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Domestic-Violence Victims Get Tips

May 8, 1998

WASHINGTON (AP) _ Victims of domestic violence soon may find it a bit easier to get safety tips and advice on how to escape abusive relationships. The information could be as handy as their workplace or the ladies’ room of a local restaurant.

The nation’s largest lawyers’ organization has prepared a safety guide and is asking corporations to distribute it to employees and the general public. Among the suggestions:

_If you are being threatened or attacked, stay away from the kitchen where the abuser can find knives or other weapons.

_Keep a bag packed with things you would need if you had to leave quickly, such as cash, car keys, court papers, medical records or medicines. Keep the bag in a safe place or give it to a friend or relative.

_If a court has issued a protective order, keep a copy with you at all times along with emergency phone numbers.

Many women are not ready to go to court for a protection order or leave their abuser, but want to find out what their options are, says Michael Bedke, a Tampa, Fla., lawyer who is co-chairman of the American Bar Association’s Commission on Domestic Violence.

Bedke specializes in real estate and banking law, but he also provides free legal help to victims of domestic violence and encourages other lawyers to do the same.

``If you only take one case a year it would be huge,″ said Bedke. ``You don’t have to give up your private practice to do this.″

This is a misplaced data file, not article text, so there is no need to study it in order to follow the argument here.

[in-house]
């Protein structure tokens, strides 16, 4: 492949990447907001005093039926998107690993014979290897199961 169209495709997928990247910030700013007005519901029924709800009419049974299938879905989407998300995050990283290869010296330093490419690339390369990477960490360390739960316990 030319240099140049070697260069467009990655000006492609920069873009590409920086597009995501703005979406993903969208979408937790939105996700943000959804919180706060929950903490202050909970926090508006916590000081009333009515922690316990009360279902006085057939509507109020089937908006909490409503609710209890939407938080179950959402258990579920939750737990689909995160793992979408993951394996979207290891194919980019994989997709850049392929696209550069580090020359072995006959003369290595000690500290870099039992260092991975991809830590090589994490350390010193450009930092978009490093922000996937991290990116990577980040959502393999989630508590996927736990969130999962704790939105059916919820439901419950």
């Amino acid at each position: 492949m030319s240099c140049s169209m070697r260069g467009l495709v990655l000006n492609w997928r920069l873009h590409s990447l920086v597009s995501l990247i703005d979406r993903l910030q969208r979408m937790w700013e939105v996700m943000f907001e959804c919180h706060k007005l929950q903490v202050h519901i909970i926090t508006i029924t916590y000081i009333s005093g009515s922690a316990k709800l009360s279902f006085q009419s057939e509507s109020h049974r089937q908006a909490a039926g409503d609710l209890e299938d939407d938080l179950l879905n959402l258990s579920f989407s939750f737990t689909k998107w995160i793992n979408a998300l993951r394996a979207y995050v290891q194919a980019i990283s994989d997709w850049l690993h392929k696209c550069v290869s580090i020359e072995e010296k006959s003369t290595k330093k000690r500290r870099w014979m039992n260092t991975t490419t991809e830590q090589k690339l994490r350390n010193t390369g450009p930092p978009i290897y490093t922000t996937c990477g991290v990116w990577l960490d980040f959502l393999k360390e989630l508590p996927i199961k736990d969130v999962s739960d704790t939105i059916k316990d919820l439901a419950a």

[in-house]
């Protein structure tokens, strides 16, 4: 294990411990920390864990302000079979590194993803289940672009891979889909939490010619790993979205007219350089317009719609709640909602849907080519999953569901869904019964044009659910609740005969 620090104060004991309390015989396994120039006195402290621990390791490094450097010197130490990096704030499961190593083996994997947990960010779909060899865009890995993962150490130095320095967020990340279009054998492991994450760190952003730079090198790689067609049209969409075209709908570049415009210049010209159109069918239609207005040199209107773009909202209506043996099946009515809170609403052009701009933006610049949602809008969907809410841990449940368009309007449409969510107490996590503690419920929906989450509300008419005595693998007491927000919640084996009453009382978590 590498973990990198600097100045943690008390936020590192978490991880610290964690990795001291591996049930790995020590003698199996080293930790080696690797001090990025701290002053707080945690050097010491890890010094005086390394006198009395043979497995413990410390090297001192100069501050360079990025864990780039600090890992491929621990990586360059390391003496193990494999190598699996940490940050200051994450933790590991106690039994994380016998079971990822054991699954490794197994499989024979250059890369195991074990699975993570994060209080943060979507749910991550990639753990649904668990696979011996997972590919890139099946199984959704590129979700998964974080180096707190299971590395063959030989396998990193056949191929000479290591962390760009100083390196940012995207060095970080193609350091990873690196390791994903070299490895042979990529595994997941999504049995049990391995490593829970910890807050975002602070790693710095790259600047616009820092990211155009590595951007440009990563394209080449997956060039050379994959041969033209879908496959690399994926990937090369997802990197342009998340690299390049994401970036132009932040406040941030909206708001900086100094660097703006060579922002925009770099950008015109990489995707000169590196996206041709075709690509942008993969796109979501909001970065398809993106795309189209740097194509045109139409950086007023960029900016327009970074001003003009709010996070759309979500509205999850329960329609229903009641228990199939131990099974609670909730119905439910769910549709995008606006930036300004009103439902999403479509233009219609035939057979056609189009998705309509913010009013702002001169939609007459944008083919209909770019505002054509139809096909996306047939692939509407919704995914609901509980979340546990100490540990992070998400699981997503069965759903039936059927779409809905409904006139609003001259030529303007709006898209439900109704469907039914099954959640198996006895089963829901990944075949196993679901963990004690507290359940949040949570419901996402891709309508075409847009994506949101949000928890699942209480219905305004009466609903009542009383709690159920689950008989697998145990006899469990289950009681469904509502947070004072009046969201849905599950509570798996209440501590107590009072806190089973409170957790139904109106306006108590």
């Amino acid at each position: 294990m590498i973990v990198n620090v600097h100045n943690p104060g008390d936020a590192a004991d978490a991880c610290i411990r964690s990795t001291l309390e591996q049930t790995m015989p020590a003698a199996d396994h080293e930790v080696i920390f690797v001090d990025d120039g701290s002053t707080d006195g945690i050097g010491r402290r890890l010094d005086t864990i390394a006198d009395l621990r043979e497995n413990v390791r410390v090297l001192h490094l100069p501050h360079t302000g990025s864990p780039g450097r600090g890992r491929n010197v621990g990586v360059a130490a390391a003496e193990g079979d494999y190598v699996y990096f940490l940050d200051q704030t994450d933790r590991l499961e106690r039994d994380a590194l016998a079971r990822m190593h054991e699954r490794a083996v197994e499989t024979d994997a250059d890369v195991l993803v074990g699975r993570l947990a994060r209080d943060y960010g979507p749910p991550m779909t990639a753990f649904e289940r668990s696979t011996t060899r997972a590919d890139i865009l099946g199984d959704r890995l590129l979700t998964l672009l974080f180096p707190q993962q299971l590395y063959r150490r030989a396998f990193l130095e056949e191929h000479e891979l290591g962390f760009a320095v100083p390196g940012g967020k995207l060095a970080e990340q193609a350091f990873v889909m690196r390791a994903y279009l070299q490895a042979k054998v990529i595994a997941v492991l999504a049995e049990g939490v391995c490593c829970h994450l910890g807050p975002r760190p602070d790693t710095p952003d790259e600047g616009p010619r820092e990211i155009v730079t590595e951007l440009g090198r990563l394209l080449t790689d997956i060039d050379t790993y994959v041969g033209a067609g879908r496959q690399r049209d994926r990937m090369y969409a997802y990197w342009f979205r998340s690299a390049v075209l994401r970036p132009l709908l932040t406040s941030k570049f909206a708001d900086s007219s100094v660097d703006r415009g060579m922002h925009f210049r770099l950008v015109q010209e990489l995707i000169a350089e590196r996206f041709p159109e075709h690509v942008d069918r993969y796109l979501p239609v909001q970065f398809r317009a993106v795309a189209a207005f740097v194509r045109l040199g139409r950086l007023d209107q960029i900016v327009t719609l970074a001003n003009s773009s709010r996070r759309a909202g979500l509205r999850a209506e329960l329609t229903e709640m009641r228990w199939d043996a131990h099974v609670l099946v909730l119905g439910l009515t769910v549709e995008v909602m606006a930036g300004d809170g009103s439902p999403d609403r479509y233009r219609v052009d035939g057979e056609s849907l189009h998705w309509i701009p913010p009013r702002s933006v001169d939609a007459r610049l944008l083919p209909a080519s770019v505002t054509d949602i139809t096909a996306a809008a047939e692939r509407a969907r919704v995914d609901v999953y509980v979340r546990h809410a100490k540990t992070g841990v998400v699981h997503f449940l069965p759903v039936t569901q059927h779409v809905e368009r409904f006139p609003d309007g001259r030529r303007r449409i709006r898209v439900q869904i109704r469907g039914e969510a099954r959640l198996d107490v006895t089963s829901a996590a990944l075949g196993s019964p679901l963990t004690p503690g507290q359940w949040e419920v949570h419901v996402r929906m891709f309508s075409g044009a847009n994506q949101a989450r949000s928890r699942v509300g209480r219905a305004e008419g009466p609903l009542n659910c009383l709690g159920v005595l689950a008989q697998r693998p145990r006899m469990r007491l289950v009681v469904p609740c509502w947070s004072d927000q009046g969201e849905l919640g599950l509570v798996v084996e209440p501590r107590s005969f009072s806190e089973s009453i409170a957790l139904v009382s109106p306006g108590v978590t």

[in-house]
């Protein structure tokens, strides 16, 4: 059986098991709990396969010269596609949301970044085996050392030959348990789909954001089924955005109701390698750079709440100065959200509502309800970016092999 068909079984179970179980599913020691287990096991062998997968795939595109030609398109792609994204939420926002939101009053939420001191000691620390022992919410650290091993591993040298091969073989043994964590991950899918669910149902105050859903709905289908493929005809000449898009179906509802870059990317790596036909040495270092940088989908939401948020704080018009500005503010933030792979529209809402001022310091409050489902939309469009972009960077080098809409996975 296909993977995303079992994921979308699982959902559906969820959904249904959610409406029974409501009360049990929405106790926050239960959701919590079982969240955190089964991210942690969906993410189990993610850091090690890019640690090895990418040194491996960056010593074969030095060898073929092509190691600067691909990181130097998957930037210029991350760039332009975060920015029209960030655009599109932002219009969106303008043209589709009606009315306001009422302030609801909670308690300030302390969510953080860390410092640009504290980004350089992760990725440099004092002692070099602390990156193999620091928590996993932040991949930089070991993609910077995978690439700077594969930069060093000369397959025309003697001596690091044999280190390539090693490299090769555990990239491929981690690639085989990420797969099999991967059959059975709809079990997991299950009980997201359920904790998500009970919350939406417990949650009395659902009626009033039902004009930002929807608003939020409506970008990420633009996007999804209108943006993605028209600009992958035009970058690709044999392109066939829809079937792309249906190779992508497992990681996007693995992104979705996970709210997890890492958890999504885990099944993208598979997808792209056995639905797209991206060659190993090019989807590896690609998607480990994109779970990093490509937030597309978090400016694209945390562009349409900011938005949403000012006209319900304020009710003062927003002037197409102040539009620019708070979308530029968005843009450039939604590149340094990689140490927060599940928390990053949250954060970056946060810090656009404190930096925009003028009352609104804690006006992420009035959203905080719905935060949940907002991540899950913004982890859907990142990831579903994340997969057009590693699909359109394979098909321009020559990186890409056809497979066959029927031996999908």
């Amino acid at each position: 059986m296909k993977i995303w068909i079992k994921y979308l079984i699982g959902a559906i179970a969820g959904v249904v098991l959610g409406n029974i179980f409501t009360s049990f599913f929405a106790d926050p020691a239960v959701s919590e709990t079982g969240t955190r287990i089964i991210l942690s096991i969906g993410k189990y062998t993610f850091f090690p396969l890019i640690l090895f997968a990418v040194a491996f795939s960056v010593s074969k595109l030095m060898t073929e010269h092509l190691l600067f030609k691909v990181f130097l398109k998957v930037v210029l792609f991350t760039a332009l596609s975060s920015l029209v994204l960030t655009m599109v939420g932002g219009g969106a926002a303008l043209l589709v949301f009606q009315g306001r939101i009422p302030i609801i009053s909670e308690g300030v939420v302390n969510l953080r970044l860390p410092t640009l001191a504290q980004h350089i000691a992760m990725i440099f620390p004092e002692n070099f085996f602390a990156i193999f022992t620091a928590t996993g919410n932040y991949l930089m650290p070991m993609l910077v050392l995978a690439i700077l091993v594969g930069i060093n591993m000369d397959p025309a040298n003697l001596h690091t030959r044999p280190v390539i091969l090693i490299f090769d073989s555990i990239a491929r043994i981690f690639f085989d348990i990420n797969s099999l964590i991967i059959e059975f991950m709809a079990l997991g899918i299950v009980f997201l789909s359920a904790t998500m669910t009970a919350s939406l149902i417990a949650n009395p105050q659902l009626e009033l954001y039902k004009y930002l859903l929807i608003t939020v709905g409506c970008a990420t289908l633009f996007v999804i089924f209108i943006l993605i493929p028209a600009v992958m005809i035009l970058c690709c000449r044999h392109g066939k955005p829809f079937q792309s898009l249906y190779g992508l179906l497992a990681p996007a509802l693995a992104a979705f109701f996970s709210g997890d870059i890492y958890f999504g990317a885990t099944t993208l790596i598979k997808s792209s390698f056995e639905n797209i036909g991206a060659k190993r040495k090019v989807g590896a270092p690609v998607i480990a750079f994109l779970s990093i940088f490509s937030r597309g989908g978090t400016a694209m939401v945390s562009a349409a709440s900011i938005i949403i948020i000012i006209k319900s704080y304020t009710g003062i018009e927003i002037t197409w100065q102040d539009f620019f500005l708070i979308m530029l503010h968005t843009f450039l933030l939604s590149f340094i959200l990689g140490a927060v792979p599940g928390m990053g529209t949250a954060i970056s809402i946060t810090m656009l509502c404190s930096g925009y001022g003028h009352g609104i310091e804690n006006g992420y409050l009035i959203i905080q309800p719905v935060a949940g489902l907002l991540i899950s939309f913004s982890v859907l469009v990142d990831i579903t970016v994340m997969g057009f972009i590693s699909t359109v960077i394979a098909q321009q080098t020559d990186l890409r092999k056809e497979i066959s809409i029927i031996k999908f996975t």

The bar association panel is asking corporations to provide the brochures, perhaps by putting them in ladies’ rooms where people can take one without attracting attention. The first company to sign on was Atlanta-based Church’s Chicken.

``Maybe that woman will never call the police, but she will go to work″ where she can pick up the guide, says Bonnie Campbell, director of the Justice Department’s Office of Violence Against Women.

``She’s getting tips on how to develop and implement a safety plan,″ Campbell said.

The brochure gives the number of the National Domestic Violence Hotline, which can tell someone where to get help locally.

It also advises abuse victims to ask a local domestic violence program for help finding a lawyer who can get a court order requiring the abuser to stay away or aid in a criminal prosecution. In court, it says, bring a friend or relative; you do not have to look at or talk to the abuser or his family.

Such advice can be valuable because many abused women have been cut off from relatives or other people who could help them, said Lynne Gold-Bikin, co-chairman of the bar group with Bedke. The goal, she said, is for all major corporations to distribute the safety guides.

Melissa Morbeck of Boston says her employer, Hill Holliday Advertising, helped put her life back together after she escaped from an abusive home.

``My company hired someone who was very frightened and very alone″ and using an assumed name to avoid being found, Morbeck said. The company provided physical therapy to recover from her injuries.

But Bedke said some victims of domestic violence wind up being fired because their employer does not want to deal with absenteeism or the possibility that the abuser might cause trouble at the workplace.

Bedke was not used to courtroom work when he took his first domestic violence case about five years ago.

``I really had significant trepidation with the first couple of cases I worked on,″ Bedke said. But he got help from lawyers in his firm who specialize in litigation. Now he handles two or three domestic violence cases a year for free.

Such cases are relatively easy to handle but ``make a huge positive difference in terms of making a real change in the life of a real person,″ he said.


The National Domestic Violence Hotline: 1-800-799-SAFE.


EDITOR’S NOTE _ Laurie Asseo covers the Supreme Court and legal issues for The Associated Press.

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